During the pandemic, moms who juggled work from home and school from home left the workforce in high numbers. This period marked the lowest participation of female workers in a decade, according to the U.S. Bureau of Labor Statistics (BLS). Thankfully, the approximately 2 million American women who left the workforce during that time have returned at close to pre-pandemic numbers. In May 2023, the participation rate for women aged 25 to 54 was 77.6%.
The month of May also saw an addition of 339,000 jobs to the economy. The biggest gains were seen in administration and support services, healthcare and government jobs. The BLS reported 1.8 jobs available for every jobless person. These numbers are important since for some women, the availability of more jobs has translated into the ability to negotiate more flexibility into their work schedule. This might be in the form of work-from-home or a hybrid work option with flexible work hours.
Many mothers also cite access to remote positions and flexible roles outside of the office as helping to remove some of the worry and challenges of finding reliable childcare. Securing affordable childcare is becoming increasingly difficult, an issue that is mutating into a crisis, according to The National Child Care Association. Households spend between 8% to 19% of annual median income on childcare.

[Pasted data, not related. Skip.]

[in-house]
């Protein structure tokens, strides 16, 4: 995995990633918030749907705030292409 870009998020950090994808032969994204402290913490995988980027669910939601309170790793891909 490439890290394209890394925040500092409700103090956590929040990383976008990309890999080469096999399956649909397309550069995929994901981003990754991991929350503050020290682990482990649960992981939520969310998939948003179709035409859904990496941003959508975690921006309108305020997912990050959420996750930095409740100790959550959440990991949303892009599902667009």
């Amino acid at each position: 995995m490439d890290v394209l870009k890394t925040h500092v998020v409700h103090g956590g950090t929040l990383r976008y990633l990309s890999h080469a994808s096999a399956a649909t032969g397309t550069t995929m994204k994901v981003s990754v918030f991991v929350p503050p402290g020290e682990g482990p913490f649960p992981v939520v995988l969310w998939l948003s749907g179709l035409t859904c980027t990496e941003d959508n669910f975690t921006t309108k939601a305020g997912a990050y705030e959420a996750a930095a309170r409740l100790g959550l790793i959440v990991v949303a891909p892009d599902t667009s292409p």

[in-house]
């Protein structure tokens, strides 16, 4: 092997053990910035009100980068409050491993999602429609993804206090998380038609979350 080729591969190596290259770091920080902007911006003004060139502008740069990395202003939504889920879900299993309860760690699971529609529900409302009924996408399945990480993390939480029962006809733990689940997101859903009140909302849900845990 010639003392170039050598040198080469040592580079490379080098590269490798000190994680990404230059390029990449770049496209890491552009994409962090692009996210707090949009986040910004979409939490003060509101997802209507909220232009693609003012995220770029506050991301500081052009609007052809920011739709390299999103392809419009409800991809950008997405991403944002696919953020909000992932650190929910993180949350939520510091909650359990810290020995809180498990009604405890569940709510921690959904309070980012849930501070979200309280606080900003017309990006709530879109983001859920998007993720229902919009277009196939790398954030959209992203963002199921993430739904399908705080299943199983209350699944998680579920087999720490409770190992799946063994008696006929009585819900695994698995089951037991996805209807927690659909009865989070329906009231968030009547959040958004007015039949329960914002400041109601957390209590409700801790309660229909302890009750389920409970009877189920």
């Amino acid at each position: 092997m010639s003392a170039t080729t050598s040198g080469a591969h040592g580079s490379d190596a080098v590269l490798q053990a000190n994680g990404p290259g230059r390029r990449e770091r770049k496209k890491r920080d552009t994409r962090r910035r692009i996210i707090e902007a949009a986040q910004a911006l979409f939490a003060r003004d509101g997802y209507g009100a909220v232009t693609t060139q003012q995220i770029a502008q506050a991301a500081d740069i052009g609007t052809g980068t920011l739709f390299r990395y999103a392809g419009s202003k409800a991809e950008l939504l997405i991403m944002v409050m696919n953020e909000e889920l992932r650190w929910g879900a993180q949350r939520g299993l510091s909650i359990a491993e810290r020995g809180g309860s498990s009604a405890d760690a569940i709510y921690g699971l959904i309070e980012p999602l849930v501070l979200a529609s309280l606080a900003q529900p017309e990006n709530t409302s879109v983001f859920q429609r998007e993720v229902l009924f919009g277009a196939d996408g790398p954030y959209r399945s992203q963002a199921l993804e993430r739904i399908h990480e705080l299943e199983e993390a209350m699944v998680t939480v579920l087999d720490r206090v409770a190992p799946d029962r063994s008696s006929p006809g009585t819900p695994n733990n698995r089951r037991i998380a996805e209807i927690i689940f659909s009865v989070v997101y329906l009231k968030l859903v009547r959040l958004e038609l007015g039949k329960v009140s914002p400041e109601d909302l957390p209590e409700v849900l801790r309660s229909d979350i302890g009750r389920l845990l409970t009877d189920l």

Building in Flexibility
Stabilizing the return of women to the workforce could be precarious as many companies continue to grapple with where they stand on work-from-home and hybrid work structures. Much has been written about major companies and well-known figures pushing for a return to the office. For employees, the issue is often more nuanced. The desire to work from home depends on numerous factors, many of which are not always easy to define.
This includes elements of productivity, teamwork and collaboration. Depending on if you are an extrovert or an introvert, these outcomes could look distinctly different. But one place where many agree is the desire for flexibility to balance work commitments with life commitments. This is especially true as school hours and availability of childcare rarely fit neatly into a traditional 8-5 schedule.
When conducting employee hiring for our clients, we believe it’s always important to look for the best qualified candidates. Sometimes that is someone who will need extra flexibility in their schedule to care for family members, young and old. This flexibility is important to keep in mind when it comes to keeping women as a vital part of the U.S. workforce.